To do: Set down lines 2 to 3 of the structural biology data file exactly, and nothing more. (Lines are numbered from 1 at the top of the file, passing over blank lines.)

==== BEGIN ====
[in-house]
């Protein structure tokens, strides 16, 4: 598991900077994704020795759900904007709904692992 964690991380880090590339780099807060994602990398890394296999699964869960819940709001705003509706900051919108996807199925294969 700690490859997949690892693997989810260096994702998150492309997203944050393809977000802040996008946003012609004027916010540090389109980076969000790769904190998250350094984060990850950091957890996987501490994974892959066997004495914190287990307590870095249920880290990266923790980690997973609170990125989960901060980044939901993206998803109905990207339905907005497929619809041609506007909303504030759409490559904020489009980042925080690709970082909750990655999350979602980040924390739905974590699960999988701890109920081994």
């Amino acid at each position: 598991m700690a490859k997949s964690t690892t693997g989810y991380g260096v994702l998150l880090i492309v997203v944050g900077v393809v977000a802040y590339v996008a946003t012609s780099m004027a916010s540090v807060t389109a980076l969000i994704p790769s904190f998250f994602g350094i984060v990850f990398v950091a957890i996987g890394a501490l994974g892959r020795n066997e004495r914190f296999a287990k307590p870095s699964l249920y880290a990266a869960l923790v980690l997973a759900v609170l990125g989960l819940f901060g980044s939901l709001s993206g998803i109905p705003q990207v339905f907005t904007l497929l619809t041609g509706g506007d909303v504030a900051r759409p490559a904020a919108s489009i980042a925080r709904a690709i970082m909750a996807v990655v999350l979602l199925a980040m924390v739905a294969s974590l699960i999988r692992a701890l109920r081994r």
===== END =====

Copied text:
């Protein structure tokens, strides 16, 4: 598991900077994704020795759900904007709904692992 964690991380880090590339780099807060994602990398890394296999699964869960819940709001705003509706900051919108996807199925294969 700690490859997949690892693997989810260096994702998150492309997203944050393809977000802040996008946003012609004027916010540090389109980076969000790769904190998250350094984060990850950091957890996987501490994974892959066997004495914190287990307590870095249920880290990266923790980690997973609170990125989960901060980044939901993206998803109905990207339905907005497929619809041609506007909303504030759409490559904020489009980042925080690709970082909750990655999350979602980040924390739905974590699960999988701890109920081994």
């Amino acid at each position: 598991m700690a490859k997949s964690t690892t693997g989810y991380g260096v994702l998150l880090i492309v997203v944050g900077v393809v977000a802040y590339v996008a946003t012609s780099m004027a916010s540090v807060t389109a980076l969000i994704p790769s904190f998250f994602g350094i984060v990850f990398v950091a957890i996987g890394a501490l994974g892959r020795n066997e004495r914190f296999a287990k307590p870095s699964l249920y880290a990266a869960l923790v980690l997973a759900v609170l990125g989960l819940f901060g980044s939901l709001s993206g998803i109905p705003q990207v339905f907005t904007l497929l619809t041609g509706g506007d909303v504030a900051r759409p490559a904020a919108s489009i980042a925080r709904a690709i970082m909750a996807v990655v999350l979602l199925a980040m924390v739905a294969s974590l699960i999988r692992a701890l109920r081994r």